The FINANCIAL — Regular pay for British employees rose at the fastest pace in over six years in the three months to July, adding to pressure on policy makers at the Bank of England to raise interest rates, according to Nasdaq.
Average weekly earnings, excluding bonuses, increased an annual 2.9% during the period, the Office for National Statistics said on September 16. Gains to living standards were even heftier when compared with the cost of living: after inflation, wages grew at the fastest rate in almost 13 years.
The pay boost adds to signs that workers are racking up greater bargaining power, as surveys depict companies increasingly struggling to find good candidates to fill job openings. Employment rose by 42,000 people between May and July, the ONS said, compared with the 114,000 jobs that were created in the three months before. Due to a small uptick in unemployment, the jobless rate remained at 5.5%.
Economists expect the pickup in wages to continue throughout the rest of the 2015, marking the first year since the economic downturn in which British households will see their living standards rise. Pay rises are closely monitored by the Bank of England to make sure inflation will meet its 2% target in the medium term.
According to the records of the last meeting of the BOE’s rate-setting body, the Monetary Policy Committee, officials are slightly divided over how much legroom wages have to keep rising without stoking inflation. MPC member Ian McCafferty argued that a tighter labor market could suggest wages were set to surge even faster than BOE forecasts predict. Mr. McCafferty was the sole member of the panel to vote for a rate rise in September.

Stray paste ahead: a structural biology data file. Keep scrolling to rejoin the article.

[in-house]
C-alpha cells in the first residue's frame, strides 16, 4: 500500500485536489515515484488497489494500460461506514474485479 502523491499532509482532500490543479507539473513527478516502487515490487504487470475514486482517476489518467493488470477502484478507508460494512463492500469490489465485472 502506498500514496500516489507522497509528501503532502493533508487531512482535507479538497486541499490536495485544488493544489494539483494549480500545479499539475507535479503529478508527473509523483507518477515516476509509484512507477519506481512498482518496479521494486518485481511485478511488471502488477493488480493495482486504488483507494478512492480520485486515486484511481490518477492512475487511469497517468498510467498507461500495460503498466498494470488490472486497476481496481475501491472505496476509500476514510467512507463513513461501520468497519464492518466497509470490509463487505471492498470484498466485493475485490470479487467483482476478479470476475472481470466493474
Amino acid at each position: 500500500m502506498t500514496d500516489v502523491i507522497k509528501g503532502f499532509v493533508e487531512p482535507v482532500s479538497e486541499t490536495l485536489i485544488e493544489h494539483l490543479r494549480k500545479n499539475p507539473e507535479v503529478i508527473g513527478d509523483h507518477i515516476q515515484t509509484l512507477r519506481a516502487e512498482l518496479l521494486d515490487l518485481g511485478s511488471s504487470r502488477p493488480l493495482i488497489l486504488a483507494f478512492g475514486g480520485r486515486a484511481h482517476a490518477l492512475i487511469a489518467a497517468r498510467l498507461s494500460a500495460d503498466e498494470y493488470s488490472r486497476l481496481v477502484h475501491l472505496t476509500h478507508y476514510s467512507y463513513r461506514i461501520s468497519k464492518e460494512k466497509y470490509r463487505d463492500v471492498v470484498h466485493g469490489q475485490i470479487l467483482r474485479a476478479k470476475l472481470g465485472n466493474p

However, most BOE policy makers believe productivity growth, which has long been lackluster in Britain, is back on a healthy track, and will allow for more generous gains in pay. Economists underscore wage growth can only be sustained in the medium term if it is matched by a pickup in productivity, which would mean workers are producing more output for each hour of work.
“Employment growth could be increasingly limited by improving labor productivity,” said Howard Archer, analyst at IHS Global Insight, “as many companies look to make greater use of the workers they already have.”
Nevertheless, weaker growth in employment is yet another symptom of the U.K economy growing at a slower pace during the third quarter. Industrial production figures, released last week, showed output falling in July, while business surveys for August were largely disappointing in both the services and manufacturing sectors.
A slowdown in Chinese economic growth has stirred concerns among policy makers around the world, as a dip in demand for factory inputs could be a significant challenge for China’s main trading partners. Britain’s sales to China, however, only make up about 4% of its total exports.